Providence Church and Me

Yesterday, Bob and I went to the last regularly planned Powell-McKinney reunion at the Providence Church between Lacomb and Scio. The church was established by Joab Powell and Ann Peeler Powell along with others in the 1850s. Joab and Ann were my great-great-great grandparents who came over the Oregon Trail from Missouri to settle in Oregon. Joab was a well-known circuit preacher in Oregon.
Bob took a photo of me beside the monument to Joab and the founders of the Church. The stone needs some cleaning to show the inscriptions better. I'm sure they will get there.


Better Late Tried and Done

Now that calls upon my time has decreased, it is time to catch up on craft projects built up over the years. One of the major ones was a quilt bed cover kit for both the boys beds as youths. A long time neglected. This quilt has lost its instructions and also at one time got wet and faded in parts. There could be pieces that are missing. I have about 1/2 triangles sewn together into 4 in squares.I now have a downloaded instruction that offers different ways to lay out the triangles. I think this was a pinwheel pattern. On to see how this comes together and can make 2 single quilt bed covers.
Triangle quilt

Brilliant Central Oregon Sunset

We were RVing at the Cascade Meadows RV park outside La Pine OR last week. The clouds were moving in for a cooler weekend on Friday evening, June 16th. I saw a red glow to the window of the 5th Wheeler to our north. It made me look out toward the west and Cascade Mountains. The sky was a brilliant red with some orange and yellow tones. It was as if on fire. Bob was able to get some images on his cell phone.

A Storybook Land of Oz

In May, we took an 11 day trip to South Dakota and back through Yellowstone National Park. While in Aberdeen, SD where we visited David, Renee, Nicolas, Ryan, and Jesse, Ryan had his birthday party at Storybook Land where the theme is of The Wizard of Oz. The story was written by L. Frank Baum who lived in Aberdeen and owned a store there in the late 1800s.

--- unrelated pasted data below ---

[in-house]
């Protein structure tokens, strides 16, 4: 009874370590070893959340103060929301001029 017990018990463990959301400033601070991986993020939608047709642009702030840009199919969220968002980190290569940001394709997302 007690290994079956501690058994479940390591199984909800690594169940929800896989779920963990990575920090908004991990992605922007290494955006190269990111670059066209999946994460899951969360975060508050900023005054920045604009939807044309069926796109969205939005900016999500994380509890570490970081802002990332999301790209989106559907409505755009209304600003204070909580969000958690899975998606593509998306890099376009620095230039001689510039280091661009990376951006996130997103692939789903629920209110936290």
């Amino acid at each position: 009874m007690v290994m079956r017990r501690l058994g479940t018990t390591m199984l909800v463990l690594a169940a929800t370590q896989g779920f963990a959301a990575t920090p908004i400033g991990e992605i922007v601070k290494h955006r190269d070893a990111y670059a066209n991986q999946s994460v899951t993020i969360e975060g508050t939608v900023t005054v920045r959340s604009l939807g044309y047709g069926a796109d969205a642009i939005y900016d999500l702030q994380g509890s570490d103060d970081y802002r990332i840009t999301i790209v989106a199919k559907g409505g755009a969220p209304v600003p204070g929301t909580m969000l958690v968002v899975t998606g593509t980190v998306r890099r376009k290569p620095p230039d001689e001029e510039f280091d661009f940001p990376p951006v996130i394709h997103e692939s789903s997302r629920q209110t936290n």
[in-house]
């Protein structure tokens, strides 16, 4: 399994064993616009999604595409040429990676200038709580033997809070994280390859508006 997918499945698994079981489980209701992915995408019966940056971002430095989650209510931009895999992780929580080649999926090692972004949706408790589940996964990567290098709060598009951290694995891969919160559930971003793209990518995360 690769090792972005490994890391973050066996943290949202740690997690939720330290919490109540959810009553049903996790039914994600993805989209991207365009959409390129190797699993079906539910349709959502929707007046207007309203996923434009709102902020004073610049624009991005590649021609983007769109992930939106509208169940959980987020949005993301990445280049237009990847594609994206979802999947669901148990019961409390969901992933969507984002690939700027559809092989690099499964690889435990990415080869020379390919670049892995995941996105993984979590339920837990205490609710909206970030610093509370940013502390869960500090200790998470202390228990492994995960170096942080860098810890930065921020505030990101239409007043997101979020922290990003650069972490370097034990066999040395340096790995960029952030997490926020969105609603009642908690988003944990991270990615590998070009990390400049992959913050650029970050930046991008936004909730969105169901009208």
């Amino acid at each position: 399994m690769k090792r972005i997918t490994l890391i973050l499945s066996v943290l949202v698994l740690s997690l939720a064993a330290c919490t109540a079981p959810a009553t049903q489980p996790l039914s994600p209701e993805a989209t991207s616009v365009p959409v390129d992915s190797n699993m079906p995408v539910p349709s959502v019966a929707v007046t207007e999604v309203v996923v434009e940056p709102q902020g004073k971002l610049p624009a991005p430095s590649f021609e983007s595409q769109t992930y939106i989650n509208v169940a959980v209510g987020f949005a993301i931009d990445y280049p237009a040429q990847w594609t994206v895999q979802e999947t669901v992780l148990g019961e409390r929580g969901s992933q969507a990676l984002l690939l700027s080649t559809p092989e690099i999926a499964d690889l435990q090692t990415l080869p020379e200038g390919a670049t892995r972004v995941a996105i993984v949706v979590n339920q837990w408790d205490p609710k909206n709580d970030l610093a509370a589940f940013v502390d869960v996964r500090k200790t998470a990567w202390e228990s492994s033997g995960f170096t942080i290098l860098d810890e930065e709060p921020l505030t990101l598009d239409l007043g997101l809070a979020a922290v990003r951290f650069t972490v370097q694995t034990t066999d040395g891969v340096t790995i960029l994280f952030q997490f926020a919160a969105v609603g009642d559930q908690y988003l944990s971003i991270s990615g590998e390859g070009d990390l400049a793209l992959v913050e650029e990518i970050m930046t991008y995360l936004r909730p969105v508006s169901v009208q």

Here is some background about The Wizard of Oz:

The Wizard of OzL. Frank Baum’s book and the beloved 1939 film it inspired — is a quintessentially American fairy tale. It features the hallmarks of a Brothers Grimm story, with a young adventurous child bumping into wizards, witches, and talking animals. Yet it transports these classic conventions to scenes of middle America, a place of scarecrows, prairies, and hot air balloons. All of this imagery is neatly wrapped into a reflection on the American dream, or the idea that brains, heart, and courage — combined with hard work — can help you reach what you desire. Even when that desire is simply to go back home.
Wizard of OZ small image

Loch Ness Info

I have visited Loch Ness around three times in my travels to Scotland. The last time was in August of 2018 when we traveled to Scotland and Norway. We spent a few days in Inverness and drove around the eastern portion of Loch Ness. Did we see Nessie or the Loch Ness monster? Wouldn't you like to know.

Instead I will share some information about the Loch Ness monster or what its real scientific name should be.

Nessiteras rhombopteryx, or “Ness monster with diamond-shaped fins,” is the proposed taxonomic moniker of the Loch Ness monster, also known as Nessie. As a brief cryptozoology refresher, Nessie is a fabled reptilian monster believed to reside in a lake called Loch Ness in the Scottish Highlands.
Loch Ness 2018 small
The scientific name Nessiteras rhombopteryx may look more or less like any other. As with many Linnaean labels, the species name rhombopteryx references the creature’s overall appearance — in this case, its diamond-shaped fins. But there’s one key difference here: The creature it describes doesn’t exist (probably).

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